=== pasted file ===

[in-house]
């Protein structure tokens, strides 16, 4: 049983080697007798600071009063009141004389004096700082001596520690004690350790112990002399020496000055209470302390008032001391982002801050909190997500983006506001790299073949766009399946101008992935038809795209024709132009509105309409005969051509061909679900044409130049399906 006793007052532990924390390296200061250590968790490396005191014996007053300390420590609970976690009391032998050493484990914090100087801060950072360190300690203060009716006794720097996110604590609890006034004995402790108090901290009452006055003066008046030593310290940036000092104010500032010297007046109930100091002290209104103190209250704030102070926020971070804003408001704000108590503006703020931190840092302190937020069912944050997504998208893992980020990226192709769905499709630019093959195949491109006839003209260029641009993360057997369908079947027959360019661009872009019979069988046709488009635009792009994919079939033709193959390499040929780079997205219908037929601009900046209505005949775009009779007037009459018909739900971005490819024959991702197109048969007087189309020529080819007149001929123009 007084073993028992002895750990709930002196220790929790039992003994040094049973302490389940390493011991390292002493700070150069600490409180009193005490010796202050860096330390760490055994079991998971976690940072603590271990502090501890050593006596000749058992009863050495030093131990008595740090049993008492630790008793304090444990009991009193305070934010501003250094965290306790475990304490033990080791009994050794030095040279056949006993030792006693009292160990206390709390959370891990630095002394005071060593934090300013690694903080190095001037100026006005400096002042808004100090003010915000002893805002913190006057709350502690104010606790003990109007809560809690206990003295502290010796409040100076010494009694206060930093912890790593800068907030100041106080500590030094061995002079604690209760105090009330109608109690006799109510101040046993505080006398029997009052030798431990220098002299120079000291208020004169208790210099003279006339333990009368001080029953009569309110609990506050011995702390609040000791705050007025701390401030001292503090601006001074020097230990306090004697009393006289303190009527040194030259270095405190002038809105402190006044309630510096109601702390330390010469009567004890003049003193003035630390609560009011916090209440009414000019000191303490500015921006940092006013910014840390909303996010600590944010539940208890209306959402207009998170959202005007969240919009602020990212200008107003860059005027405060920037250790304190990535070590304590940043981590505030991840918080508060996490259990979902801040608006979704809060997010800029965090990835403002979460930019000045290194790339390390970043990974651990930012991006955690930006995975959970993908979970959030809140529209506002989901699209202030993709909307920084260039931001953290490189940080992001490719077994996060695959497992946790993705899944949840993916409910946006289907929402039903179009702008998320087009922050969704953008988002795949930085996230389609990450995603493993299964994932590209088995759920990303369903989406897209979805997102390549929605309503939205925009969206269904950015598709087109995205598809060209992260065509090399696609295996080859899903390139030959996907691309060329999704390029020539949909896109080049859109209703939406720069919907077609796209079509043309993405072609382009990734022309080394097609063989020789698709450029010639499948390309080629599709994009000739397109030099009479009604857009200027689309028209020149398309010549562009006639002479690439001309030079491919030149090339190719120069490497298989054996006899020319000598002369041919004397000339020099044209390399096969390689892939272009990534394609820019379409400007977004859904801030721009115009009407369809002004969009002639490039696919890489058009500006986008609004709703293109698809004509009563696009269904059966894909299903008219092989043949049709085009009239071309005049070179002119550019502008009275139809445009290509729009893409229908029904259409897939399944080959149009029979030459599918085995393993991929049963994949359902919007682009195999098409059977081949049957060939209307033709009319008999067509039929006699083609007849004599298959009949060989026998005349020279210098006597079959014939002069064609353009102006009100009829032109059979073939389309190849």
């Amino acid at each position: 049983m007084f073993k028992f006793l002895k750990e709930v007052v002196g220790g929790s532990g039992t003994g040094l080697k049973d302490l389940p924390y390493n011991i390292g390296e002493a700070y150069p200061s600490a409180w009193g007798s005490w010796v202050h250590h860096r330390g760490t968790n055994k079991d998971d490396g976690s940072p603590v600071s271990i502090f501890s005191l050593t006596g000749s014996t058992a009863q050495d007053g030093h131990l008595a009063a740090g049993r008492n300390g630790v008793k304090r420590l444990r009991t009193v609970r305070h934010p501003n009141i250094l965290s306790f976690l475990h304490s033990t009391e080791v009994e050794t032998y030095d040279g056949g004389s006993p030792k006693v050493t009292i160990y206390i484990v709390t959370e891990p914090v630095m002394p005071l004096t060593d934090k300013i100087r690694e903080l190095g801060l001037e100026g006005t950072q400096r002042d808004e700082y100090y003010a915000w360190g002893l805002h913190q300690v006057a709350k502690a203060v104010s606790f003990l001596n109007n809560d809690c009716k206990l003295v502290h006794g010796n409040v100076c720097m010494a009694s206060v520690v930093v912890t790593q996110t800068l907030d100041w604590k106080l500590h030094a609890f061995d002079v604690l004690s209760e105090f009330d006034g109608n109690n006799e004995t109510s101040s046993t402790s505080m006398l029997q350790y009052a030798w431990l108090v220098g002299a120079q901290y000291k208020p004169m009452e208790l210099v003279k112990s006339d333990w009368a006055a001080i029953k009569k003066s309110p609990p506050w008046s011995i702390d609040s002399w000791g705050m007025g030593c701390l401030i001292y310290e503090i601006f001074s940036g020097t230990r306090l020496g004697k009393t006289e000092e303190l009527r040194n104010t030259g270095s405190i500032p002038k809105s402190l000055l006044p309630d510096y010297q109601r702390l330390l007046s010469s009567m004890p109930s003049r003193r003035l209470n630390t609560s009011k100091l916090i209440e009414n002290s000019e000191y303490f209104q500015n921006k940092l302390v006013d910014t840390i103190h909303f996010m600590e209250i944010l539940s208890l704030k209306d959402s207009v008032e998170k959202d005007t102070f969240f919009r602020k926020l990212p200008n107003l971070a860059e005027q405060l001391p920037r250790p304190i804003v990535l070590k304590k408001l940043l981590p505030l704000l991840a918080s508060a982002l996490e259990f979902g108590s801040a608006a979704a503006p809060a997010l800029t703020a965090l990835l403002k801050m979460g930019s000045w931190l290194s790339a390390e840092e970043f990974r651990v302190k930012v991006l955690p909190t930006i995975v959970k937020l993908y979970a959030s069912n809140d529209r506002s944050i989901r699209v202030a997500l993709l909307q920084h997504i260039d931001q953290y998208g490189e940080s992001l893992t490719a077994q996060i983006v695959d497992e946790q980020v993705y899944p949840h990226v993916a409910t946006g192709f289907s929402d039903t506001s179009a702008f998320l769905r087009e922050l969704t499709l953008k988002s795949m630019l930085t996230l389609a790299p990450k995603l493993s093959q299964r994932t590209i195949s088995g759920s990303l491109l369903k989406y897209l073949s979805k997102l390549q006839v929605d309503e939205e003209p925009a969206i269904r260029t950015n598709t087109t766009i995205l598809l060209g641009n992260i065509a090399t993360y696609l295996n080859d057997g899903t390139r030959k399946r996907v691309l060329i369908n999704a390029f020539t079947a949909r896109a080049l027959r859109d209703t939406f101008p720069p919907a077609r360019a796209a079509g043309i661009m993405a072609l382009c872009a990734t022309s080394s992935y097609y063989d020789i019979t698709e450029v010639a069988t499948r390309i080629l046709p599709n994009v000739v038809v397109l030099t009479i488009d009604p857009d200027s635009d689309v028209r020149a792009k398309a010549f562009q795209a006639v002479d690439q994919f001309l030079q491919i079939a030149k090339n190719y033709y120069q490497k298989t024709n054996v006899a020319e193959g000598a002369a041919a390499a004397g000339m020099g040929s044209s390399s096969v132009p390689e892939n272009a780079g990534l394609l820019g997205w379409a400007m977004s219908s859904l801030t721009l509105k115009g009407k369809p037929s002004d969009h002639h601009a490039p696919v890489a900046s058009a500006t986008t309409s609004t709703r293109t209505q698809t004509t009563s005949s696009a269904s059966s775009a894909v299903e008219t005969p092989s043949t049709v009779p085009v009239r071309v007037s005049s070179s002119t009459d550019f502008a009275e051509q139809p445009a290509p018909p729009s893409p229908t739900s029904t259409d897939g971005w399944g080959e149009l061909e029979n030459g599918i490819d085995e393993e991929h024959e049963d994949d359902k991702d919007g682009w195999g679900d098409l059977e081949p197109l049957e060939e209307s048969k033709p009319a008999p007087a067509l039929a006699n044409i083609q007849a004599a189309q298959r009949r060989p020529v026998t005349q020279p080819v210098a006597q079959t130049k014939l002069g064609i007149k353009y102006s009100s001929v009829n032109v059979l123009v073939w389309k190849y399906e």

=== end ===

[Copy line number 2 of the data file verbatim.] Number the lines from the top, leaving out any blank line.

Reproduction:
């Protein structure tokens, strides 16, 4: 049983080697007798600071009063009141004389004096700082001596520690004690350790112990002399020496000055209470302390008032001391982002801050909190997500983006506001790299073949766009399946101008992935038809795209024709132009509105309409005969051509061909679900044409130049399906 006793007052532990924390390296200061250590968790490396005191014996007053300390420590609970976690009391032998050493484990914090100087801060950072360190300690203060009716006794720097996110604590609890006034004995402790108090901290009452006055003066008046030593310290940036000092104010500032010297007046109930100091002290209104103190209250704030102070926020971070804003408001704000108590503006703020931190840092302190937020069912944050997504998208893992980020990226192709769905499709630019093959195949491109006839003209260029641009993360057997369908079947027959360019661009872009019979069988046709488009635009792009994919079939033709193959390499040929780079997205219908037929601009900046209505005949775009009779007037009459018909739900971005490819024959991702197109048969007087189309020529080819007149001929123009 007084073993028992002895750990709930002196220790929790039992003994040094049973302490389940390493011991390292002493700070150069600490409180009193005490010796202050860096330390760490055994079991998971976690940072603590271990502090501890050593006596000749058992009863050495030093131990008595740090049993008492630790008793304090444990009991009193305070934010501003250094965290306790475990304490033990080791009994050794030095040279056949006993030792006693009292160990206390709390959370891990630095002394005071060593934090300013690694903080190095001037100026006005400096002042808004100090003010915000002893805002913190006057709350502690104010606790003990109007809560809690206990003295502290010796409040100076010494009694206060930093912890790593800068907030100041106080500590030094061995002079604690209760105090009330109608109690006799109510101040046993505080006398029997009052030798431990220098002299120079000291208020004169208790210099003279006339333990009368001080029953009569309110609990506050011995702390609040000791705050007025701390401030001292503090601006001074020097230990306090004697009393006289303190009527040194030259270095405190002038809105402190006044309630510096109601702390330390010469009567004890003049003193003035630390609560009011916090209440009414000019000191303490500015921006940092006013910014840390909303996010600590944010539940208890209306959402207009998170959202005007969240919009602020990212200008107003860059005027405060920037250790304190990535070590304590940043981590505030991840918080508060996490259990979902801040608006979704809060997010800029965090990835403002979460930019000045290194790339390390970043990974651990930012991006955690930006995975959970993908979970959030809140529209506002989901699209202030993709909307920084260039931001953290490189940080992001490719077994996060695959497992946790993705899944949840993916409910946006289907929402039903179009702008998320087009922050969704953008988002795949930085996230389609990450995603493993299964994932590209088995759920990303369903989406897209979805997102390549929605309503939205925009969206269904950015598709087109995205598809060209992260065509090399696609295996080859899903390139030959996907691309060329999704390029020539949909896109080049859109209703939406720069919907077609796209079509043309993405072609382009990734022309080394097609063989020789698709450029010639499948390309080629599709994009000739397109030099009479009604857009200027689309028209020149398309010549562009006639002479690439001309030079491919030149090339190719120069490497298989054996006899020319000598002369041919004397000339020099044209390399096969390689892939272009990534394609820019379409400007977004859904801030721009115009009407369809002004969009002639490039696919890489058009500006986008609004709703293109698809004509009563696009269904059966894909299903008219092989043949049709085009009239071309005049070179002119550019502008009275139809445009290509729009893409229908029904259409897939399944080959149009029979030459599918085995393993991929049963994949359902919007682009195999098409059977081949049957060939209307033709009319008999067509039929006699083609007849004599298959009949060989026998005349020279210098006597079959014939002069064609353009102006009100009829032109059979073939389309190849």